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BONNARD

Bob Kessel has created a new art series titled, “BON BONNARD” based on the works of Pierre Bonnard.

Pierre Bonnard was a member of the Nabis (Hebrew for “prophets”), a Parisian Post-Impressionist group whose aesthetic influences included Japanese ukiyo-e woodblock prints and whose goals called for a greater connection between art and everyday life through a synthesis of fine art and ordinary subjects. The democratic nature of printmaking was therefore ideally suited to Bonnard, as the multiple impressions of a print could be experienced by a relatively broad audience. Additionally, he benefited from technical innovations in color lithography, his primary print medium, which had led to renewed interest in printmaking in the 1890s.

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Bob Kessel with Bonnard series paintings

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BONNARD GIRL WIPING by Bob Kessel

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BONNARD GIRL WITH TOWEL by Bob Kessel

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BONNARD GIRL NUDE by Bob Kessel

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BONNARD GIRL BENDING by Bob Kessel

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BONNARD BATHER WITH CLOTH by Bob Kessel

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BONNARD BATHER BLUE by Bob Kessel

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BONNARD APRES LE BAIN by Bob Kessel

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BONNARD GARDEN GIRL by Bob Kessel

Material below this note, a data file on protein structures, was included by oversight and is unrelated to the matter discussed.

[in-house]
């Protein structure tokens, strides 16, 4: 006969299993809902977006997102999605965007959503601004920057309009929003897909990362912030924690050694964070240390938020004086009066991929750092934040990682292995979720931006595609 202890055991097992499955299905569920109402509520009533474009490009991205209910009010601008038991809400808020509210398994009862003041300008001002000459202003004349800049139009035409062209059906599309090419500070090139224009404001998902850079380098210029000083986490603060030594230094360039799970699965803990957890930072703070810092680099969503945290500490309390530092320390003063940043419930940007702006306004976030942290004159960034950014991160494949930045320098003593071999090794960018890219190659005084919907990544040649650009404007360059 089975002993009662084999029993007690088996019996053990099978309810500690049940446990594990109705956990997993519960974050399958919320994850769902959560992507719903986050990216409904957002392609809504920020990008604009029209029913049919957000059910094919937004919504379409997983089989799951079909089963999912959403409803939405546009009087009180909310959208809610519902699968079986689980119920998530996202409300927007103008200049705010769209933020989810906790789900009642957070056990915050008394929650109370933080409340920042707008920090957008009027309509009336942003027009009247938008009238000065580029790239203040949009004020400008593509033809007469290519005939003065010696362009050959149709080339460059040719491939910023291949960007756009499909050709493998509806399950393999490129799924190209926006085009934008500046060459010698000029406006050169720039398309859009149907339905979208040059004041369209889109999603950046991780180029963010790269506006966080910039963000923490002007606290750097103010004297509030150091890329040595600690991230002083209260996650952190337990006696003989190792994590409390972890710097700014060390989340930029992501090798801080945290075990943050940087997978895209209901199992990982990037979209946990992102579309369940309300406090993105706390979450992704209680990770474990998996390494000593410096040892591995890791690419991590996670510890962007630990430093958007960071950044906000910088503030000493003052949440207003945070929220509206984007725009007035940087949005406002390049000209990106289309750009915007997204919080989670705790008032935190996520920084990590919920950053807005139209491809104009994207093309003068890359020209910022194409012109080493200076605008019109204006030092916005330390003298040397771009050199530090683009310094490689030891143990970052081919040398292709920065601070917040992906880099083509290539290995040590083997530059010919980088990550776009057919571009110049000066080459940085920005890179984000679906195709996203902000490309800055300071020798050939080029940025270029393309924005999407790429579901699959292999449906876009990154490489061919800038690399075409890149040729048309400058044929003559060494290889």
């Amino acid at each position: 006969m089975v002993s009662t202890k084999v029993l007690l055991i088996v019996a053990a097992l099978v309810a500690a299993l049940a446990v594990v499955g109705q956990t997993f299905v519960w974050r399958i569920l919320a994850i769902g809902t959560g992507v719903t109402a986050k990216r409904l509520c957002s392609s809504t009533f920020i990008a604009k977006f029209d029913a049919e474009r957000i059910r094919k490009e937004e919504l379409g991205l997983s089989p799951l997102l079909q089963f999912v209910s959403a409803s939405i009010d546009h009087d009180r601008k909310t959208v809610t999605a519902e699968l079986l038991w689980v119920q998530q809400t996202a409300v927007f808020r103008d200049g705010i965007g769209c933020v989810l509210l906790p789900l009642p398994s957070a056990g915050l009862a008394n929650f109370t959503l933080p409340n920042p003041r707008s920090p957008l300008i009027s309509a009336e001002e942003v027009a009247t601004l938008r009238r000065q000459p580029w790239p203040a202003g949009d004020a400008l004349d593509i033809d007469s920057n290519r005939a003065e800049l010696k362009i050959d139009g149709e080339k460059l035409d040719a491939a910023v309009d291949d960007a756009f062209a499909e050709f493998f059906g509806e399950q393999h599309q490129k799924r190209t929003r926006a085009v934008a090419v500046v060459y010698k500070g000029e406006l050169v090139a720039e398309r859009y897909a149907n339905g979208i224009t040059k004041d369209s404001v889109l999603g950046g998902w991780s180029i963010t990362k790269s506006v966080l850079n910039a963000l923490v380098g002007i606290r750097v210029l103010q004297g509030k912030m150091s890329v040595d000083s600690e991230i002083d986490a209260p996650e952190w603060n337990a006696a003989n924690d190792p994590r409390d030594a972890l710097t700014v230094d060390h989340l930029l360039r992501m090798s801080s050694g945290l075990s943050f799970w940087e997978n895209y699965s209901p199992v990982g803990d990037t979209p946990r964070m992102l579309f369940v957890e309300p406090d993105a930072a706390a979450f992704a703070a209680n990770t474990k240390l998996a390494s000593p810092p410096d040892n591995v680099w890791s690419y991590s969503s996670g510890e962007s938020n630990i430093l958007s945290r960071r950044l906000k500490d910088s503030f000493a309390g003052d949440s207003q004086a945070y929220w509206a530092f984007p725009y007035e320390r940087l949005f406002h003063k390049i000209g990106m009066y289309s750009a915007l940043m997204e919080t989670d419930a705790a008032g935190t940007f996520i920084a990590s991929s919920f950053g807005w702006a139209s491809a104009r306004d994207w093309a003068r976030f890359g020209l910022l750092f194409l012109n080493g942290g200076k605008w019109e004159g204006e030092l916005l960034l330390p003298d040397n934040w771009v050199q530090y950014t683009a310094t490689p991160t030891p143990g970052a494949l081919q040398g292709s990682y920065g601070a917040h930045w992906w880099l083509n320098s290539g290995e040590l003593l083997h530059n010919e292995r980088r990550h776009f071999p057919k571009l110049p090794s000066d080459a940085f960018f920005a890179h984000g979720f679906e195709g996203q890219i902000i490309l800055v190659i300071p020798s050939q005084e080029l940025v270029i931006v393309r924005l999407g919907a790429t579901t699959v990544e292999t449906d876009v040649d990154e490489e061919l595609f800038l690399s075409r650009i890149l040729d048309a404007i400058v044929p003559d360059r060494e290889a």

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BONNARD TERRACE by Bob Kessel

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BONNARD BATHING GIRL by Bob Kessel

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BONNARD BATH TUB GIRL by Bob Kessel

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BONNARD BATHROOM GIRL by Bob Kessel

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BONNARD PERFUME GIRL by Bob Kessel

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BONNARD NU AU GANT DE TOILETTE by Bob Kessel

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BONNARD ARACHON by Bob Kessel

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BONNARD TOILET by Bob Kessel

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BONNARD BAIN by Bob Kessel

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The painter Pierre Bonnard was born in France in 1867, and came of age when Impressionism was at the height of its formative influence on young painters. He studied at the official French art academy, the Ecole des Beaux-Arts, but during the creatively fertile 1890′s teamed up with a group of young painters who were influenced greatly by Paul Gauguin. At this time, Gauguin had developed an aesthetic viewpoint which stood against the naturalism of the art of the past, including Impressionism, and looked for an art which was independent of external reality. This art would throw off the shackles of civilization, the accumulated conventions that stood in the way of man returning to his more natural, primitive self, and the romance of his original dreams and desires. This group of young painters, including Bonnard, called themselves the Nabis, or prophets. They followed Gauguin’s dictum that color in painting should be used independently of objective reality, that painting is above all an arrangement of colors and shapes on a flat surface, and not an imitation of visible reality. Their subject matter tended toward the dream-like.

Some other influences of the time included Japanese prints, which had been newly imported in the mid-19th century, and the new invention of photography. Both of these influenced painters’ ideas about composition; photography with its snapshot effect of contemporary life, cutting off objects and figures in the middle, at the edges of the photograph; and Japanese prints (painters so influenced were referred to as japoniste) with their flattened space and lack of three-dimensional form. Up until the mid-19th century, Renaissance space had predominated – the illusion of objects receding into the distance, and the modeling of three-dimensional form using chiaroscuro (lights and darks, or shading).